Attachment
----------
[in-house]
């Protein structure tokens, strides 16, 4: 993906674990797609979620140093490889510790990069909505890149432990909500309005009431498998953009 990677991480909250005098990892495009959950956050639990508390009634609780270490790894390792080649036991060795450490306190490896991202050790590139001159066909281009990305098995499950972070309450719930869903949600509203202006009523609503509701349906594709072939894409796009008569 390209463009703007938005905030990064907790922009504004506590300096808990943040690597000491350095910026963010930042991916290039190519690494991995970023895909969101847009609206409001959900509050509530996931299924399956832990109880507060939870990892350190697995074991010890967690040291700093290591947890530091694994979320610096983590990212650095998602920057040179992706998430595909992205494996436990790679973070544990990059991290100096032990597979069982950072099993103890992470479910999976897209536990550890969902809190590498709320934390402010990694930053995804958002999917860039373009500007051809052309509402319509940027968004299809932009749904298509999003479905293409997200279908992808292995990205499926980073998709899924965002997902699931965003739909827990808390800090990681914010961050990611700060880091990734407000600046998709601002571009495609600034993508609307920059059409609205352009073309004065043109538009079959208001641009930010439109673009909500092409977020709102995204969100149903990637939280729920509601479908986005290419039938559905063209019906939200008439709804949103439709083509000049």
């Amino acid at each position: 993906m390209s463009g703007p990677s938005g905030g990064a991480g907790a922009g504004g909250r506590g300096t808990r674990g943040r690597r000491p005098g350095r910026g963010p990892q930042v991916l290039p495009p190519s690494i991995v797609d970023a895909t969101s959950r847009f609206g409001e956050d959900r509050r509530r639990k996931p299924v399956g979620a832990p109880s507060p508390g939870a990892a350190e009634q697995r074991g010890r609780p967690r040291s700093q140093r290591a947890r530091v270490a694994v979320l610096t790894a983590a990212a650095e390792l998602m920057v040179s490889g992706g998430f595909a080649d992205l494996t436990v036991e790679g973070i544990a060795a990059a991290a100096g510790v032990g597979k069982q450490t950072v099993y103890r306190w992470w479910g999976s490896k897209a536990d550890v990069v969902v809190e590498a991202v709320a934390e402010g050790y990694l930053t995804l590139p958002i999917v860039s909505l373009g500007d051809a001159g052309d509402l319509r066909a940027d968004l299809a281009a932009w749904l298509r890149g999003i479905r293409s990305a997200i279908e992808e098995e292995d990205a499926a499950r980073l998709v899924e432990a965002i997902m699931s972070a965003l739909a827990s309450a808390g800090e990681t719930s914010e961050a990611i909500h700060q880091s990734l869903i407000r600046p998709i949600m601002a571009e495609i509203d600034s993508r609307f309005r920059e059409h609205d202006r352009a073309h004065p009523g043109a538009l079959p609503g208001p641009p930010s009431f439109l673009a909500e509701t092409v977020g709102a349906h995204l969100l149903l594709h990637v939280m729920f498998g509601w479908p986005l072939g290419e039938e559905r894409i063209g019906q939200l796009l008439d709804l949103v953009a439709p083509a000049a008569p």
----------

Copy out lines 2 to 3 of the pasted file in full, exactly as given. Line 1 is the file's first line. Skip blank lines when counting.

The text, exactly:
């Protein structure tokens, strides 16, 4: 993906674990797609979620140093490889510790990069909505890149432990909500309005009431498998953009 990677991480909250005098990892495009959950956050639990508390009634609780270490790894390792080649036991060795450490306190490896991202050790590139001159066909281009990305098995499950972070309450719930869903949600509203202006009523609503509701349906594709072939894409796009008569 390209463009703007938005905030990064907790922009504004506590300096808990943040690597000491350095910026963010930042991916290039190519690494991995970023895909969101847009609206409001959900509050509530996931299924399956832990109880507060939870990892350190697995074991010890967690040291700093290591947890530091694994979320610096983590990212650095998602920057040179992706998430595909992205494996436990790679973070544990990059991290100096032990597979069982950072099993103890992470479910999976897209536990550890969902809190590498709320934390402010990694930053995804958002999917860039373009500007051809052309509402319509940027968004299809932009749904298509999003479905293409997200279908992808292995990205499926980073998709899924965002997902699931965003739909827990808390800090990681914010961050990611700060880091990734407000600046998709601002571009495609600034993508609307920059059409609205352009073309004065043109538009079959208001641009930010439109673009909500092409977020709102995204969100149903990637939280729920509601479908986005290419039938559905063209019906939200008439709804949103439709083509000049």
């Amino acid at each position: 993906m390209s463009g703007p990677s938005g905030g990064a991480g907790a922009g504004g909250r506590g300096t808990r674990g943040r690597r000491p005098g350095r910026g963010p990892q930042v991916l290039p495009p190519s690494i991995v797609d970023a895909t969101s959950r847009f609206g409001e956050d959900r509050r509530r639990k996931p299924v399956g979620a832990p109880s507060p508390g939870a990892a350190e009634q697995r074991g010890r609780p967690r040291s700093q140093r290591a947890r530091v270490a694994v979320l610096t790894a983590a990212a650095e390792l998602m920057v040179s490889g992706g998430f595909a080649d992205l494996t436990v036991e790679g973070i544990a060795a990059a991290a100096g510790v032990g597979k069982q450490t950072v099993y103890r306190w992470w479910g999976s490896k897209a536990d550890v990069v969902v809190e590498a991202v709320a934390e402010g050790y990694l930053t995804l590139p958002i999917v860039s909505l373009g500007d051809a001159g052309d509402l319509r066909a940027d968004l299809a281009a932009w749904l298509r890149g999003i479905r293409s990305a997200i279908e992808e098995e292995d990205a499926a499950r980073l998709v899924e432990a965002i997902m699931s972070a965003l739909a827990s309450a808390g800090e990681t719930s914010e961050a990611i909500h700060q880091s990734l869903i407000r600046p998709i949600m601002a571009e495609i509203d600034s993508r609307f309005r920059e059409h609205d202006r352009a073309h004065p009523g043109a538009l079959p609503g208001p641009p930010s009431f439109l673009a909500e509701t092409v977020g709102a349906h995204l969100l149903l594709h990637v939280m729920f498998g509601w479908p986005l072939g290419e039938e559905r894409i063209g019906q939200l796009l008439d709804l949103v953009a439709p083509a000049a008569p």